In 2014, Samsung delivered more than 665 million products to consumers around the world. That equates to about 20 devices sold per second, according to BK Yoon, President and CEO of Samsung.
Yoon was at the Consumer Electronics Show (CES) in Las Vegas to deliver the event’s keynote speech, and he came armed not just with an announcement, but also a challenge to the industry.
“Many people believe that the Internet of Things, or 'IOT' for short, is something that’s in the distant future,” said Yoon. “It’s not!”
“By 2017, 90 percent of all Samsung products will be IOT devices—and that includes all our televisions and mobile devices. And five years from now, every single piece of Samsung hardware will be an IOT device, whether it is an air purifier or an oven.”
That’s right: Everything the South Korean manufacturer sells in 2020 will be a potential component of your smart home. And with 665 million devices pouring out of factories every year, Samsung is one of the few companies—perhaps the only company—that could potentially deliver on such a promise.
“Each of us will be at the center of our very own technology universe,” added Yoon. “An IOT universe that constantly adapts and changes shape as we move through our world. In other words: we are bringing the physical and the digital world together.”
“This will revolutionize our lives. It will unlock infinite possibilities.”
Yoon provided an example of the potential of IOT by describing a meeting he had. What if the chairs he sat in were connected and equipped with sensors?
“When we sit down the chair knows where I sit and that my microphone and monitor need to be ready. The chair may detect I’ve just walked in from the outside and that I’m cold, so it warms up.”
But there’s a wealth of operating systems rushing to compete for the smart home market, and many companies aren't playing nice together. When Samsung acquired SmartThings last August the company promised to keep the platform open. And tonight the CEO challenged the entire industry to aim for an open ecosystem, so that all IOT devices can work together seamlessly.
“We must not have walled IOT gardens,” Yoon emphasized. “We can deliver the benefits of IOT only if all sensors and all devices work with each other.”
Yoon said Samsung is prepared to play a leading role. The CEO promised Samsung’s IOT components and devices will be open, and he assured the audience that other manufacturers will be able to easily connect to Samsung devices.
Yoon’s call for a level playing field was met with a loud round of applause from CES keynote attendees.
As a kind of down payment on his promise, Yoon brought in a few noteworthy guests representing companies that have stepped up as partners with Samsung.
Alex Hawkinson, the co-founder and chief executive of SmartThings, reinforced Samsung’s commitment to an open Internet of Things. Since August, he noted, the number of developers working with the SmartThings platform has doubled.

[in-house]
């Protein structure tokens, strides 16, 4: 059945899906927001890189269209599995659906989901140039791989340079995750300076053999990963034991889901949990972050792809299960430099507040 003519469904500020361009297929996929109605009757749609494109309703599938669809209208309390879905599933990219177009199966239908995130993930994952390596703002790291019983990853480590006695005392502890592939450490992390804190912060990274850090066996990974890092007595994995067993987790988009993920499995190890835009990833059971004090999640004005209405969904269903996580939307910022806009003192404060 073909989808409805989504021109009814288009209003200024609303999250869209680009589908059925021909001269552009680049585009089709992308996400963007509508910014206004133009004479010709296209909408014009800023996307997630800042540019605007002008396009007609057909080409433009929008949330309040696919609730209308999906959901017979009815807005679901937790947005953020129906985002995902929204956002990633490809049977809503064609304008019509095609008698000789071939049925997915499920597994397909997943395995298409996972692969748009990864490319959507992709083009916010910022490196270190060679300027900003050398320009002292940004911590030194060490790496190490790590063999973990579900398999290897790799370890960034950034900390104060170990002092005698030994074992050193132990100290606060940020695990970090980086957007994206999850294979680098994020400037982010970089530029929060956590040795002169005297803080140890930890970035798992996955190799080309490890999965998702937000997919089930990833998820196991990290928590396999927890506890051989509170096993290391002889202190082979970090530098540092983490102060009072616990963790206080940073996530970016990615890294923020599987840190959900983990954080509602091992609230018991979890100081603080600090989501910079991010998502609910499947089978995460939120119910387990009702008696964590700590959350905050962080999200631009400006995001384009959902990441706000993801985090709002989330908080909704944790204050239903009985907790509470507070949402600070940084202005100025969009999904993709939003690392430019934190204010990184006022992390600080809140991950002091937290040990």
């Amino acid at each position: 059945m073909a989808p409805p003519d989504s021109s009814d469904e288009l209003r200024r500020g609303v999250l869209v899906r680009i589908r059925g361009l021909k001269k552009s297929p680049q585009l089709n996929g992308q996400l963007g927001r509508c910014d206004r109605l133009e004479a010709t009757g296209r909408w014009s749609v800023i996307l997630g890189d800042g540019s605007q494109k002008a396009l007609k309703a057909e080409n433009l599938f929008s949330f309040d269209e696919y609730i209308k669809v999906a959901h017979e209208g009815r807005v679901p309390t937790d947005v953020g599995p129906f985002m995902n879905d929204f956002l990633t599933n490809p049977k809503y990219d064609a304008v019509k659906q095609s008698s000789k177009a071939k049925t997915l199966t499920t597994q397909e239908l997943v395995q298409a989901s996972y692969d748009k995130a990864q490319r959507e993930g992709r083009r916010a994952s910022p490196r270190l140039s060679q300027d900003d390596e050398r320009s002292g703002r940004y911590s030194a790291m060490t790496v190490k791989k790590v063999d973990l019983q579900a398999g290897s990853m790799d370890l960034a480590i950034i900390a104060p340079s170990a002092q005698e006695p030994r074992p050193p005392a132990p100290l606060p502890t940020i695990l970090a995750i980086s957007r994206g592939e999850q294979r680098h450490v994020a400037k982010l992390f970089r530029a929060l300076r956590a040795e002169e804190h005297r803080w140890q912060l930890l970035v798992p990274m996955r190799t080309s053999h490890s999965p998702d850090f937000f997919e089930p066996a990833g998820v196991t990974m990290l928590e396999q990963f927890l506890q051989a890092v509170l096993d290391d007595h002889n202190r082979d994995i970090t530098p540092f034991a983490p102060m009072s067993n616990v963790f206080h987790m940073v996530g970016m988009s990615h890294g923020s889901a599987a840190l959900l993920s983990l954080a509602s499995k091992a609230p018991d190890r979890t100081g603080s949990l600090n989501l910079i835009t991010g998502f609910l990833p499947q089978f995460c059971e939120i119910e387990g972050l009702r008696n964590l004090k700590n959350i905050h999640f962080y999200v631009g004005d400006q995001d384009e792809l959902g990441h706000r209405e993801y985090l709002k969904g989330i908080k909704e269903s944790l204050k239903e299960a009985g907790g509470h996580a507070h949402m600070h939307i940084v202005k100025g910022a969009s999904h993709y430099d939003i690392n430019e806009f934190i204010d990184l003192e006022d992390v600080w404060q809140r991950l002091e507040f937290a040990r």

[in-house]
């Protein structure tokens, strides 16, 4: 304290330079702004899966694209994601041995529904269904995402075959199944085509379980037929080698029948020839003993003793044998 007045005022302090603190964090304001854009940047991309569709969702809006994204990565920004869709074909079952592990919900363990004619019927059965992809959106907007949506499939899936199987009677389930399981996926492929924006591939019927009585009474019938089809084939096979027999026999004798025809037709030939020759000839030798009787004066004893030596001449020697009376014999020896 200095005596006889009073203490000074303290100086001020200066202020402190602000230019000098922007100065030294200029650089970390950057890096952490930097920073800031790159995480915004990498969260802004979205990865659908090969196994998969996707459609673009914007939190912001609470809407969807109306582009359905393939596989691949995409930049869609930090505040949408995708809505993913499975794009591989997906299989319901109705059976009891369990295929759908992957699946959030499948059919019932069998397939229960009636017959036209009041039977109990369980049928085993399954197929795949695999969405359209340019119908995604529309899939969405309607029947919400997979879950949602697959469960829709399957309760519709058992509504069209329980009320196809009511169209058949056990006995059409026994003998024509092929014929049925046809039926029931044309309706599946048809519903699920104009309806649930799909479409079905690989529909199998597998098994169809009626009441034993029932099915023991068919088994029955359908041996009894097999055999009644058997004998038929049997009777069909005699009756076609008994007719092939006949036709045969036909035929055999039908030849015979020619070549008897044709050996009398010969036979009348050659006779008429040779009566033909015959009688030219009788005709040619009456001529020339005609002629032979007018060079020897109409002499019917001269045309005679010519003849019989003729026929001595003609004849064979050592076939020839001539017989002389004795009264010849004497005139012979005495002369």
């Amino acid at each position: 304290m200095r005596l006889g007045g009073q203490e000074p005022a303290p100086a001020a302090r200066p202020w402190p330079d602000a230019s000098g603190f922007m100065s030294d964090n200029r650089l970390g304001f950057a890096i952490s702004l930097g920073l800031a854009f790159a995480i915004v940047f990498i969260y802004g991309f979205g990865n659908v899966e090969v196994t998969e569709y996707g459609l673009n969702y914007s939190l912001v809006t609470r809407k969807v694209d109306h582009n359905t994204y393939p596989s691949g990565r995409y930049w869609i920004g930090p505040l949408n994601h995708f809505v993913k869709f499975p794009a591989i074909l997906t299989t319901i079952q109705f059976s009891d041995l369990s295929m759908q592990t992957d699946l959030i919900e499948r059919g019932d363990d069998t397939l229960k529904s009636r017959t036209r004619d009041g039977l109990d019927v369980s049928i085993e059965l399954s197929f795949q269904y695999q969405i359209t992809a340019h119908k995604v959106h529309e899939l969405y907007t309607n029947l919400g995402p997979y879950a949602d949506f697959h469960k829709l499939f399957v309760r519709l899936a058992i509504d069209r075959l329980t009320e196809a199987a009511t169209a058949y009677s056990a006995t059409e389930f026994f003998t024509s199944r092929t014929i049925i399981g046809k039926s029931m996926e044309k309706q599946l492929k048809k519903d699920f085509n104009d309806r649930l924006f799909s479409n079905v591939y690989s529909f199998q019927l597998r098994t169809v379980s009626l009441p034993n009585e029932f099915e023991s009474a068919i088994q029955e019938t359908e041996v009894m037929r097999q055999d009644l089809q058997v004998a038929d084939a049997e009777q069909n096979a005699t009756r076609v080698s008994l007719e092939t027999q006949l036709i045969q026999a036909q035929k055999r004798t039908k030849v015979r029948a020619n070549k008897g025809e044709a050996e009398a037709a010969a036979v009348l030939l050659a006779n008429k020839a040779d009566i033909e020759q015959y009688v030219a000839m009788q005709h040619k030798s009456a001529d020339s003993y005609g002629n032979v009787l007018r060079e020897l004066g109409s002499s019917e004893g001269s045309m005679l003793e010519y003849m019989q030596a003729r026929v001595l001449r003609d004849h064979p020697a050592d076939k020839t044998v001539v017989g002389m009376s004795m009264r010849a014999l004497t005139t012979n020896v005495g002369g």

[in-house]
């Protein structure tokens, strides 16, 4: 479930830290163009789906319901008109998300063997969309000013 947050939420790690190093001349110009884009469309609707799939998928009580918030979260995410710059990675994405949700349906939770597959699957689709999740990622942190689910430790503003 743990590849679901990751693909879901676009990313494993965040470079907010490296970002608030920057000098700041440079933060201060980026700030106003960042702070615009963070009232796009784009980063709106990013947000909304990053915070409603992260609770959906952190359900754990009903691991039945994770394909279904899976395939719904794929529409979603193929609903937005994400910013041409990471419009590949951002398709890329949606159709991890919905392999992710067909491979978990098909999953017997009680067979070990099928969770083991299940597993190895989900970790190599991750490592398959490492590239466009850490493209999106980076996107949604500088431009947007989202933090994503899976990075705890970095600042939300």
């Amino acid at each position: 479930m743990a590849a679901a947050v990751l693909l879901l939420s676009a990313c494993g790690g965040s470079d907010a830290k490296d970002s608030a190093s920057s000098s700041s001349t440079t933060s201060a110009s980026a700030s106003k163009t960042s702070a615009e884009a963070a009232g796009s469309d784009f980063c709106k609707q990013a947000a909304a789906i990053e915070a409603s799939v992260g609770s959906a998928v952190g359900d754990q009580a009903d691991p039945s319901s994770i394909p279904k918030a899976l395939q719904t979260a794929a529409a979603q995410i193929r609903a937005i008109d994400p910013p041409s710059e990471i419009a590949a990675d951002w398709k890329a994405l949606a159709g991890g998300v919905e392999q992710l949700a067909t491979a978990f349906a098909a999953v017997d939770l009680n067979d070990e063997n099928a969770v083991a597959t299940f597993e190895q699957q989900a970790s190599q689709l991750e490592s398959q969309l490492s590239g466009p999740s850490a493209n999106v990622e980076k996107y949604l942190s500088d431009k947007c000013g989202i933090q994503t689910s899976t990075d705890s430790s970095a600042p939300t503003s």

“We’re on all platforms,” said Hawkinson. “SmartThings works on Android, on iOS, on Windows Phone, on all wearable devices from Samsung, and there’s a solution for smart TVs as well.” Hawkinson named some of the partners SmartThings has been integrating with, including Netgear for cameras, Philips for lighting, Honeywell for thermostats, and Chamberlain for garage doors.
Next up was Hosain Rahman from Jawbone, the technology company known for wearable devices such as UP wristbands, plus a range of headsets and speakers. Rahman said that, to date, Jawbone has more than 2,500 developers building integrations, from fitness and lifestyle to smart homes and cars.
“Our partnership with SmartThings is a great example of how we can make the Internet of Things work,” Rahman explained. “By connecting UP to SmartThings, you can now activate your entire smart home through your UP band.”
In promoting cross-industry collaboration, Yoon also brought out Elmar Frickenstein, BMW’s Senior Vice President Electrics/Electronics and Driver Environment, who said that most of the fleet is now connected, after the BMW Connected Drive Store launched last year. In addition to connecting to SmartHome, Frickenstein said the newest Samsung tablets are fully integrated into the environment of the car, allowing passengers to control ambient light or air conditioning.
“In the future, connectivity will be the key technology for highly automated driving,” Frickenstein added. “Car sensor information will be shared over the cloud with all other cars.”
Yoon concluded his keynote presentation looking back on his 30 years in the industry.
“Technology has changed a lot,” the CEO reflected. “More importantly, it has changed our lives. Computers, the Internet, mobile devices, white goods of course, televisions... I observed each and every turn since I was a young engineer.”
“But the change so far, is nothing compared to what’s ahead. What we are holding in our hands are infinite possibilities.”